• Http.Request.current() becomes request (as in Play1 many things are static that are not in RePlay).
    • params.flash(); becomes params.flash(flash); (this stores the renderparams in the cookie to survive a redirect).
    • TIP: Start by moving your controller classes to an unported/ folder, and move them one-by-one back to controller/ while porting. Ensure that git understand files were moved to allow merging in changes from Play1-based branches of your application.
  • Validation.valid(obj) needs an additional String as parameter to which the validation results are bound, and thus becomes: Validation.valid("obj", obj)
  • Check, CheckWith, CheckWithCheck and Equals have been removed from the play.data.validation package.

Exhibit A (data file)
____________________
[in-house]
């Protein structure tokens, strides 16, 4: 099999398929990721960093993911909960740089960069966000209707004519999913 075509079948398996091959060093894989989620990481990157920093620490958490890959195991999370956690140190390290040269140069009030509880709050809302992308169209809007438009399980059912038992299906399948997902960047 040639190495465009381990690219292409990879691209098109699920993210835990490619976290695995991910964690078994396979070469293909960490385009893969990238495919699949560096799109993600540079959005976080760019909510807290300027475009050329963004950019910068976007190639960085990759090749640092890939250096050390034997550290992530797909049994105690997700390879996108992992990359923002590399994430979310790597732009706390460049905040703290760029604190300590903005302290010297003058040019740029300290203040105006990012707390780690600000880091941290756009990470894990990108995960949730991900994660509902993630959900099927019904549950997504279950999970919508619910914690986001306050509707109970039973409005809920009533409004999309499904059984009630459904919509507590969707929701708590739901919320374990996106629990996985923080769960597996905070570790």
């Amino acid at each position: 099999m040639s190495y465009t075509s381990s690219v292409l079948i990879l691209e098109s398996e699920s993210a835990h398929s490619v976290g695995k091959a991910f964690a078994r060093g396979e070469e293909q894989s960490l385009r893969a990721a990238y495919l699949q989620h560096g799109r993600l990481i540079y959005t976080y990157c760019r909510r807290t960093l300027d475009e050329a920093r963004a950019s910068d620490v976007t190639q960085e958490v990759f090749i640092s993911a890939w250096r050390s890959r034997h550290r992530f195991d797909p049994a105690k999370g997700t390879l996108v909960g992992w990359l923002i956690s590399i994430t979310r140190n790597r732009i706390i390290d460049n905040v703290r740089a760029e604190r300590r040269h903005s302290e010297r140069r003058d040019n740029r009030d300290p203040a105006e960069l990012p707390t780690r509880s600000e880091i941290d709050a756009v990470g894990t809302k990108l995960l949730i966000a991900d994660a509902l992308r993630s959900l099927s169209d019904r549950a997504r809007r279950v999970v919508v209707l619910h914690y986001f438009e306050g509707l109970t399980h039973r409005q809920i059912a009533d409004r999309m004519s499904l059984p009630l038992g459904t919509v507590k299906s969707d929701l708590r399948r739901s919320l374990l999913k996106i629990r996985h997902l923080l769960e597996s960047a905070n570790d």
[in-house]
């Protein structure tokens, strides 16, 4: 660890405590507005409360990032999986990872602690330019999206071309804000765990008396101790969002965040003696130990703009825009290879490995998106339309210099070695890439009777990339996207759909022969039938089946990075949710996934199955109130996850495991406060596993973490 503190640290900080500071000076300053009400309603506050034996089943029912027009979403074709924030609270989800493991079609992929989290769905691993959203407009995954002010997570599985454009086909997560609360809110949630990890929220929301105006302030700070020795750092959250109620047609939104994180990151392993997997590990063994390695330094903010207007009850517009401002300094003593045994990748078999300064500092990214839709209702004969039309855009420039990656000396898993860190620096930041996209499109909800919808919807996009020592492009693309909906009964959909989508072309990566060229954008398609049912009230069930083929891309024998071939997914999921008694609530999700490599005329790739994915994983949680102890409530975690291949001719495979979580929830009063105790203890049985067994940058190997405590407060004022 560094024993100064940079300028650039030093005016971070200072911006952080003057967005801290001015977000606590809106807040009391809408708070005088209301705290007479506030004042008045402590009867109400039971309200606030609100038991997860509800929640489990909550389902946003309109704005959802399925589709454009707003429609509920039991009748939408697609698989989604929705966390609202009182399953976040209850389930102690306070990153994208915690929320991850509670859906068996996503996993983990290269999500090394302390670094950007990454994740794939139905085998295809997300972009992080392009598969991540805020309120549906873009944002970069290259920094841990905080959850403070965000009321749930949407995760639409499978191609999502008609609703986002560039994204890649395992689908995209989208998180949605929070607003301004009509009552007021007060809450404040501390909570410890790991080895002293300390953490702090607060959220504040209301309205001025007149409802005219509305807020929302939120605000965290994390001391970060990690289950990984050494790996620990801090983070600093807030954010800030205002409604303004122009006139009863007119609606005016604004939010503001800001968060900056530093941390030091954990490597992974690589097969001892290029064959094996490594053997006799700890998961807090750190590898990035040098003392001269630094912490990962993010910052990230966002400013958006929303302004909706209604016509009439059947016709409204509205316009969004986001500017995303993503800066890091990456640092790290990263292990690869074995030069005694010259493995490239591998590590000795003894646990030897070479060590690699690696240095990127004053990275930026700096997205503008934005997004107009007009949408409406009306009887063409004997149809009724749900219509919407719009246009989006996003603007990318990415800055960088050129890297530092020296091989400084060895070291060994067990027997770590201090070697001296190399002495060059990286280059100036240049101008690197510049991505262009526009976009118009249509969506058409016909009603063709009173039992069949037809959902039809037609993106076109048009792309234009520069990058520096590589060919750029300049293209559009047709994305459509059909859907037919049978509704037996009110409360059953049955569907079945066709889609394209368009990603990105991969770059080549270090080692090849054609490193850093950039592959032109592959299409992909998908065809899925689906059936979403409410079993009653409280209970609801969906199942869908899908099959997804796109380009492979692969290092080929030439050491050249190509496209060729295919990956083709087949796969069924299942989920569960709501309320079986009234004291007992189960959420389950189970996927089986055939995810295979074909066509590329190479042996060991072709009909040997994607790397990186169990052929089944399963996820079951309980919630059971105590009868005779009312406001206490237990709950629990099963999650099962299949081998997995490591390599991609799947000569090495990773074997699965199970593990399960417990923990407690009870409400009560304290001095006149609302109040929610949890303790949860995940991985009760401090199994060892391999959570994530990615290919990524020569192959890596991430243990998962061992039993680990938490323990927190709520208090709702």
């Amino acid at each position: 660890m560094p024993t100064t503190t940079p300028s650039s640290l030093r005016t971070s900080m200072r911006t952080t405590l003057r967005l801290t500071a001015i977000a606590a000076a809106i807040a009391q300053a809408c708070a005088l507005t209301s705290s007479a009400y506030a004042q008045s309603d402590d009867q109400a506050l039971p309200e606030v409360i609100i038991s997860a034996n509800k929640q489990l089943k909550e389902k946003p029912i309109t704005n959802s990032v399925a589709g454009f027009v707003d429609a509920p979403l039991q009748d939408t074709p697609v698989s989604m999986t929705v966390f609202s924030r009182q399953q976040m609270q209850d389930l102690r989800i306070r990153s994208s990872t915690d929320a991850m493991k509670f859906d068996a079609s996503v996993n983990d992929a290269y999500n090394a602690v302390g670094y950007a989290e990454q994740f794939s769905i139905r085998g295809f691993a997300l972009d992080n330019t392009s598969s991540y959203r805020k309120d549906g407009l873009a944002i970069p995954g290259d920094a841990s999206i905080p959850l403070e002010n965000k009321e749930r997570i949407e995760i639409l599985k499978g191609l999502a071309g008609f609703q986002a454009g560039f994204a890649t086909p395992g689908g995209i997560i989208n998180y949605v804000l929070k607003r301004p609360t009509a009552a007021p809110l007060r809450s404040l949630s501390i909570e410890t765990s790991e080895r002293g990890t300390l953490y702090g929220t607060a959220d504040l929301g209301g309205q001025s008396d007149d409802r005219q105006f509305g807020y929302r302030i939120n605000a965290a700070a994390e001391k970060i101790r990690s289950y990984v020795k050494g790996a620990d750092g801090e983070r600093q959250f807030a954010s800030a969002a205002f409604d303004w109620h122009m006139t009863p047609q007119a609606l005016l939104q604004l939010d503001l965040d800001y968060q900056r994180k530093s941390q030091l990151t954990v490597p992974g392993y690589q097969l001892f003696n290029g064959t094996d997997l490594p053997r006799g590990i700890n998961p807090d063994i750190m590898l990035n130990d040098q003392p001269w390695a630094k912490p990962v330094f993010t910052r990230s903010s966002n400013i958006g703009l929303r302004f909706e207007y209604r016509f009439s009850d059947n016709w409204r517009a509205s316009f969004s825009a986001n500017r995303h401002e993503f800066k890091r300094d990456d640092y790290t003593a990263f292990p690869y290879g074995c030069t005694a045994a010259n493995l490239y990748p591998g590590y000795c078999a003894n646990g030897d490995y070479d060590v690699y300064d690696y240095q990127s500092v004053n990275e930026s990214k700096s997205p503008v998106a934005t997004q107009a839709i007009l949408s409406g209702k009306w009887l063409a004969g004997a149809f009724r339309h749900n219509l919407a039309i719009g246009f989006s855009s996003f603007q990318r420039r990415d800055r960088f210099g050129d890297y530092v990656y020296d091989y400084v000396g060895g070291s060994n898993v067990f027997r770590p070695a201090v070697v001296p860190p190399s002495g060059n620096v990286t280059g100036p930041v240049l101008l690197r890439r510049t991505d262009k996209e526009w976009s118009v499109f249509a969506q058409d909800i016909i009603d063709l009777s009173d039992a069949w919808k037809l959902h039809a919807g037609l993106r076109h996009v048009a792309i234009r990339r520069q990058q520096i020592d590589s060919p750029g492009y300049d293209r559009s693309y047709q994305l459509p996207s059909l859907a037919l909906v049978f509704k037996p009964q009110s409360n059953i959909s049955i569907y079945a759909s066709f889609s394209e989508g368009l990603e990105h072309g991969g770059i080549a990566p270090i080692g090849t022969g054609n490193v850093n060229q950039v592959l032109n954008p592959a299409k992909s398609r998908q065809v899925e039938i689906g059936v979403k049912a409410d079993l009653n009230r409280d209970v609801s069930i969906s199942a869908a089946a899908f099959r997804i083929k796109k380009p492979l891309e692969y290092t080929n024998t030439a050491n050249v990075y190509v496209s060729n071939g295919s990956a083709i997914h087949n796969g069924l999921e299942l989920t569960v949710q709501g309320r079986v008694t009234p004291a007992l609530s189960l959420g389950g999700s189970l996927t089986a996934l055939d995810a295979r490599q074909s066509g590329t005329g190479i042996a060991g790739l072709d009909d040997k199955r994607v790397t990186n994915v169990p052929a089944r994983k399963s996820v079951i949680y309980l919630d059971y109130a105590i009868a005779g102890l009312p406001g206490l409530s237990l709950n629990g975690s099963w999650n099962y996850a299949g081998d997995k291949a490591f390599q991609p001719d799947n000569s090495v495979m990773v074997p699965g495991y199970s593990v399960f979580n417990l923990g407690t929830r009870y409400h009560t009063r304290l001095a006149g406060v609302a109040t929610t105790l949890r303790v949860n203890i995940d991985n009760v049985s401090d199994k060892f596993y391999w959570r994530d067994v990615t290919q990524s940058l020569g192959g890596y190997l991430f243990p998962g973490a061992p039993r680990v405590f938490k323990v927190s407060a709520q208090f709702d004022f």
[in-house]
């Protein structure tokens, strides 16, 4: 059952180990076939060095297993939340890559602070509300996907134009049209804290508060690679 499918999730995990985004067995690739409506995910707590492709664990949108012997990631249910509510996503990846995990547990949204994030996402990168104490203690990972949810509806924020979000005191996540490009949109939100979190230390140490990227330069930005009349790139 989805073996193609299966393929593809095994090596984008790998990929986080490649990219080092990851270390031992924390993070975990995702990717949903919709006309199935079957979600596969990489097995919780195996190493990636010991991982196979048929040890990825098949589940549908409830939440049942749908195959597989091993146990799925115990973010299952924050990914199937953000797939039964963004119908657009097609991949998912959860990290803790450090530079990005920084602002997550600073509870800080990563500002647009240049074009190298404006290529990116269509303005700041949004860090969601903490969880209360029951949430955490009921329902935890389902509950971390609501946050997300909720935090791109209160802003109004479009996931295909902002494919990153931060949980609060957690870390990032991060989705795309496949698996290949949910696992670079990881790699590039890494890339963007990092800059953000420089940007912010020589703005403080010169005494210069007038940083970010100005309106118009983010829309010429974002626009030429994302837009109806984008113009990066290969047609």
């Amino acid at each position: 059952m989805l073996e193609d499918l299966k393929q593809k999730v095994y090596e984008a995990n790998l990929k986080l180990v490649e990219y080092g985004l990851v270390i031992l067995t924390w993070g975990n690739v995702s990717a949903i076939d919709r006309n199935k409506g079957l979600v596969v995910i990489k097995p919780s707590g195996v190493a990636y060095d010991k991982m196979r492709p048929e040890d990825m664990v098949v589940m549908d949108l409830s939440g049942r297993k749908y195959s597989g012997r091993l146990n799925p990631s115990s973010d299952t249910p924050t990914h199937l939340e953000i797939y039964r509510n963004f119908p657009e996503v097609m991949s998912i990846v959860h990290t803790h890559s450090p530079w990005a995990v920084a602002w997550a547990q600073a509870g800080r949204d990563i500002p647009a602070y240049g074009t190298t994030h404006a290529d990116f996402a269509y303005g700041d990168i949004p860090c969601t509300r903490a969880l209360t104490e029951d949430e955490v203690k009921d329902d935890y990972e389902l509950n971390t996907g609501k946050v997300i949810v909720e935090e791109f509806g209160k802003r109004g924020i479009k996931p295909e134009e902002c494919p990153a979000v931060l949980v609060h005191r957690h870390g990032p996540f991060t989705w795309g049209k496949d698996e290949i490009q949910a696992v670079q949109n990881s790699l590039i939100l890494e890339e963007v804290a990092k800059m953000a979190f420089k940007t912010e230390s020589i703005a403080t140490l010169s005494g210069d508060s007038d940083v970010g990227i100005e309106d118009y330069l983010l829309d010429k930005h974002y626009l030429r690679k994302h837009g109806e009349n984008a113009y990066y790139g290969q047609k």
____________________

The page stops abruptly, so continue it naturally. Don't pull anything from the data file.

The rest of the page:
• They have been removed in favour of calling validation methods explicitly from the body of controller methods (opposed to configuring validations through annotations). This allows much needed control over your application's response in case of validation errors.
    • TIP: Copy those files from Play1 into your project to ease the porting effort (maybe except Equals as it has so many dependencies).
  • The params.get() method now always returns a String, use parseXYZ() methods (like Boolean.parseBoolean()) to convert results.
  • Writing directly to the stream response.out, e.g. a final call to ImageIO.write(outputImage, "png", response.out) with a Play1 codebase, needs an additional return new Ok() with RePlay.
  • While porting the controllers you will find some changes to the views (templates) are required too:
    • In some cases the full package path needs to be provided, e.g.: Play.configuration.getProperty("key") becomes play.Play.configuration.getProperty("key").

Licence

The RePlay Framework is distributed under MIT license.

The Play1 Framework, that RePlay forked, is distributed under Apache 2 licence.